Suu Kyi appearance at protest march
The biggest protests in years against Burma's military government have been given extra momentum by the appearance of the detained opposition leader, Aung San Suu Kyi.
The Nobel Prize winner -- who hasn't been seen in public since 2003 -- greeted a crowd of Buddhist monks outside the house where she's under arrest.
The monks were allowed through a police roadblock and were able to pray with her for several minutes.
More than ten-thousand monks demonstrated against the authorities in at least seven Burmese cities, often cheered on by civilians.
In Mandalay a long chain of civilians linked hands to protect the monks from the security forces.Source: www.bbc.co.uk/burmese
Sep 19, 2007 (DVB)—Thousands of people took to the streets in Rangoon today to support monks protesting against the Burmese government. More than 1000 monks braved rain in the former capital today to stage another protest against government harassment around the famous Sule Pagoda, where several monks gave political speeches, slamming the military's use of violence against peaceful protests. Huge crowds of civilians gathered in the streets to watch the monks protest. Some reports from Rangoon claimed that almost 10,000 people had turned out to watch the demonstrations. Today’s protest was started by about 500 monks who marched past Shwedagon pagoda before being joined by hundreds more monks at Tamwe roundabout. They then marched down Bogyoke road to Sule junction while chanting metta, eyewitnesses said. “The authorities shut down the gates to Sule Pagoda and initially refused to let the monks in. But after the monks demanded access, the officials finally gave in,” one eyewitness told DVB. “They closed the gates after the monks came in and they argued again and the monks had the gates reopened. Then the bystanders came into the pagoda,” the eyewitness said. The monks reportedly stayed at the pagoda for about 30 minutes before returning to their monasteries. During their march through town the monks were followed by more than 20 police vehicles and large groups of officials. There were no reports of government interference in the demonstration. Groups of monks also protested in a number of other cities around Burma today with more than 1000 marching in Mandalay, 500 in Prome and 150 in Kalay township, Sagaing division. Reporting by Aye Naing(www.dvb.no)
Sep 18, 2007 (DVB)—About 1000 monks are staging a protest march against government harassment in Rangoon, according to eyewitnesses in the former capital. Bystanders have told DVB that the monks tried to march on the famous Shwedagon pagoda at about midday today before being stopped by pagoda officials and government workers. The monks then changed direction and headed for Sule Pagoda down town. “The monks are currently at the junction between Anawratha and Sule Pagoda road. There are about 20,000 people standing around watching them,” one eyewitness told DVB on condition of anonymity. “The Swan Arr Shin and government officials are there too. But they are not taking any action against the monks because they are outnumbered by the bystanders,” the eyewitness said. The monks are reportedly chanting metta as they walk to the delight of the bystanders who are cheering them on. Several groups of Burmese monks have released statements in the past week demanding an apology from the government over the brutal crackdown on a peaceful protest staged by monks in Pakokku on September 5. The monks said that if the government refused to appologise, they would stage nationwide protests starting this week. So far there is no indication that the government plans to back down over the incident.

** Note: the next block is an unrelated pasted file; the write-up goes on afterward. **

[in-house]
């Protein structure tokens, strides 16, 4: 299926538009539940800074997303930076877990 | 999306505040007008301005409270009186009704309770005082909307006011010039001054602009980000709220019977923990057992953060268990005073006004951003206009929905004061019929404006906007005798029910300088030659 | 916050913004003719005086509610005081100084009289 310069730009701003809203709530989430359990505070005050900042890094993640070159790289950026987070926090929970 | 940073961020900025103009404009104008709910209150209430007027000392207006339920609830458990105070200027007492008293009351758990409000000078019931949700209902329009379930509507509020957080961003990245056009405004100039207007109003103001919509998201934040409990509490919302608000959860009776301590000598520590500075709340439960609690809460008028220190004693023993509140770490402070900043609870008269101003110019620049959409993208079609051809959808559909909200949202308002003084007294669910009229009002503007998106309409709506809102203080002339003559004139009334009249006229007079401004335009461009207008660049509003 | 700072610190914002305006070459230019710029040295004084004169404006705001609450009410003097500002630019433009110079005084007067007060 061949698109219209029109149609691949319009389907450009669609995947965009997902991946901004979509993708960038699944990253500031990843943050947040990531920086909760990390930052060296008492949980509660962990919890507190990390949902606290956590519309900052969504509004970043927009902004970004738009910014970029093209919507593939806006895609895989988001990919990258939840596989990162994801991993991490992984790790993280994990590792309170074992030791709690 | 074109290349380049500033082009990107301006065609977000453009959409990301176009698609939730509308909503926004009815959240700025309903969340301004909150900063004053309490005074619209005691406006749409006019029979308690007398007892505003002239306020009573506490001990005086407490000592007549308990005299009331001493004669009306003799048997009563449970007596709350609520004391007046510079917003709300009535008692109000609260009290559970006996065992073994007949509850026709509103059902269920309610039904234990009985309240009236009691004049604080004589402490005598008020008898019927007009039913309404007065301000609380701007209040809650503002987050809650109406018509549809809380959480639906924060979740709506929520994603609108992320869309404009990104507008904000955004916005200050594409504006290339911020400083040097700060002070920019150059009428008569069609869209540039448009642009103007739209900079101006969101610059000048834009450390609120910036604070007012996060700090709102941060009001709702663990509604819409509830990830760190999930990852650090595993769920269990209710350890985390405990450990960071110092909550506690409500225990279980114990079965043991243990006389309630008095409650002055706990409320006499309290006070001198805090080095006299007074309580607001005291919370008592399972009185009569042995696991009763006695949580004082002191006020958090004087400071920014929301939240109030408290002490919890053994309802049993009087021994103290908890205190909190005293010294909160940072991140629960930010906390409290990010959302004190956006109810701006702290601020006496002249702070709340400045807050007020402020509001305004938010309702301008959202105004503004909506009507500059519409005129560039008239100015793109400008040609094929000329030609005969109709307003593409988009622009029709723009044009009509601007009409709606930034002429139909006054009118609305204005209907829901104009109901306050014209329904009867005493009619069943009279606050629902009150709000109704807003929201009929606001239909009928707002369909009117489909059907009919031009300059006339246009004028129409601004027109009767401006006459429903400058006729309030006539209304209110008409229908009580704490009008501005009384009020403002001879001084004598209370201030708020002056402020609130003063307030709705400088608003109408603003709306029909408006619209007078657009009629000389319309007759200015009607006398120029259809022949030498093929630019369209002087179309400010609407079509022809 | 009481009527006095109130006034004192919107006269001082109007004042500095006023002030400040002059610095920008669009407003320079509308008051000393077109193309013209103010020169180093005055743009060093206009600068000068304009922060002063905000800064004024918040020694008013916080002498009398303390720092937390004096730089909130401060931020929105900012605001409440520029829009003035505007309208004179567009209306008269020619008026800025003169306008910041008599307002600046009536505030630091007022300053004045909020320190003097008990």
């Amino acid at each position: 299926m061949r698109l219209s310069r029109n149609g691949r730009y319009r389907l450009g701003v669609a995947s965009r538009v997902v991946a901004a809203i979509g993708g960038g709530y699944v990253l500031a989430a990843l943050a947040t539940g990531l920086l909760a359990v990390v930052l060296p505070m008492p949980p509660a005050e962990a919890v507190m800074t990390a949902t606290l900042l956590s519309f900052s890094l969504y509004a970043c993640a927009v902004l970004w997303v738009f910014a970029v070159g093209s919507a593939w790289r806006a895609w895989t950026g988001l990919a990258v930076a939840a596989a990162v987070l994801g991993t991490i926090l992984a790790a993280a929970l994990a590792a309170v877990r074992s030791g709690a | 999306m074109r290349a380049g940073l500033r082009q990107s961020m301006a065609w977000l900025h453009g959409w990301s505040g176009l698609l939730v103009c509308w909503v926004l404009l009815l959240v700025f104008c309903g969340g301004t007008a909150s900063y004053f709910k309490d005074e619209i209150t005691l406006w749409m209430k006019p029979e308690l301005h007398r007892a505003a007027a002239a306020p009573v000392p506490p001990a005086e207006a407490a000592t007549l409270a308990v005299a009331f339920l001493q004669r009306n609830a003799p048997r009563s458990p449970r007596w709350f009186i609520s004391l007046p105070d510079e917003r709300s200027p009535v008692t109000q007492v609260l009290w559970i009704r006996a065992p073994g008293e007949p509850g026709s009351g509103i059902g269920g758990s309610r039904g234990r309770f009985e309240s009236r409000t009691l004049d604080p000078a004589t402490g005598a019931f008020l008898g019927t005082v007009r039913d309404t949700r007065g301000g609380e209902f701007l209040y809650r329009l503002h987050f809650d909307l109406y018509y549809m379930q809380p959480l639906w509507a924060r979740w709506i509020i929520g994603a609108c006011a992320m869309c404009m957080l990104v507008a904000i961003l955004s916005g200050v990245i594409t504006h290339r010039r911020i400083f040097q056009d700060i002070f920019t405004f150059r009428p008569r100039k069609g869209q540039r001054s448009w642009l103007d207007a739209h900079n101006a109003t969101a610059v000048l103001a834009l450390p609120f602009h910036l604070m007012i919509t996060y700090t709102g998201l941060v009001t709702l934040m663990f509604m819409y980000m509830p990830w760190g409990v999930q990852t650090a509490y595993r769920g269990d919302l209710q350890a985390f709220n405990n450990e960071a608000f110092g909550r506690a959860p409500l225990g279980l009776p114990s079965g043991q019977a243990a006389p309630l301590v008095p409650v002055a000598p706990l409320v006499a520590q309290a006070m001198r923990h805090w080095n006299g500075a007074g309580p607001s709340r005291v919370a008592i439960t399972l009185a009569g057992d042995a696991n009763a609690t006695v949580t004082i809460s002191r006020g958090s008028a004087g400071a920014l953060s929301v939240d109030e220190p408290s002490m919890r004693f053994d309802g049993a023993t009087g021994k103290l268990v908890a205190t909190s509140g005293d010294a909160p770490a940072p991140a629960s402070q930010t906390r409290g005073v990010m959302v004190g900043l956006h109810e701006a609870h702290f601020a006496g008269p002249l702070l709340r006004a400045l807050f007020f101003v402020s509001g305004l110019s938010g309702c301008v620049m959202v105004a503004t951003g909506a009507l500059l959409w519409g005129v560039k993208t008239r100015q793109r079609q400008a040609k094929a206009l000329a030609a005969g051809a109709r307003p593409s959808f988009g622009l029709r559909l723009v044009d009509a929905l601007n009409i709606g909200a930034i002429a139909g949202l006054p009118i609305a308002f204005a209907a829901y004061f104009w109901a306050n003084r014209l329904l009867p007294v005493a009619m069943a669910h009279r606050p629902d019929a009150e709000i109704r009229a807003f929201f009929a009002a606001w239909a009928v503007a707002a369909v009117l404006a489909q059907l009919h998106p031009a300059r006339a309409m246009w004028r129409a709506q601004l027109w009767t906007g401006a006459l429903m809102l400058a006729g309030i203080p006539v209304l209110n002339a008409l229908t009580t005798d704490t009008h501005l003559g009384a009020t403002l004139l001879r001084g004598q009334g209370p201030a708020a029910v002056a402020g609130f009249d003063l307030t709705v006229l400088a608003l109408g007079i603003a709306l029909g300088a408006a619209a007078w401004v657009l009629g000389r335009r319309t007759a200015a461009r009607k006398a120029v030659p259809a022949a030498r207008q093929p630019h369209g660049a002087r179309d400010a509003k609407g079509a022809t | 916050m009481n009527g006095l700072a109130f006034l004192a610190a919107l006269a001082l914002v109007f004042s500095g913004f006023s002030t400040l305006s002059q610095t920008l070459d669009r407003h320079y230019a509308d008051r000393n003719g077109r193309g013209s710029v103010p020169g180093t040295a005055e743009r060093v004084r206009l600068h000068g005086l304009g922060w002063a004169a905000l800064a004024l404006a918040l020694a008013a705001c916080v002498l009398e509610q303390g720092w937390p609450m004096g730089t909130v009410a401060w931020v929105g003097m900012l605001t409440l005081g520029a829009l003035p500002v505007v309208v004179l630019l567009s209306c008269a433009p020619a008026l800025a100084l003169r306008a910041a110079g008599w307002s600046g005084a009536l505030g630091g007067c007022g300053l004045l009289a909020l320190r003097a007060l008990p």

U.S. decries Myanmar dissidents' arrests
The United States Wednesday condemned the arrest of activists, including a Nobel Peace Prize laureate, in Myanmar for protesting last week's fuel price hikes.
The Myanmar government arrested at least 13 prominent activists -- Min Ko Naing, a prominent dissident leader, and Aung San Suu Kyi, the Nobel Prize winner -- whom the government alleged were using the price increase to cause unrest, the Times of London reported.
The United States calls for the immediate release of these activists and for an end to the regime's blatant attempt to intimidate and silence those who are engaged in peaceful promotion of democracy and human rights in Myanmar, formerly known as Burma, Gonzalo Gallegos, U.S. State Department spokesman, read from a statement Wednesday.
Demonstrators marched Wednesday in the northern outskirts of Yangon, despite the arrest of the 13 dissidents.
The United States called on government officials in Yangon to
engage in meaningful dialog with leaders of the country's democratic movement and other groups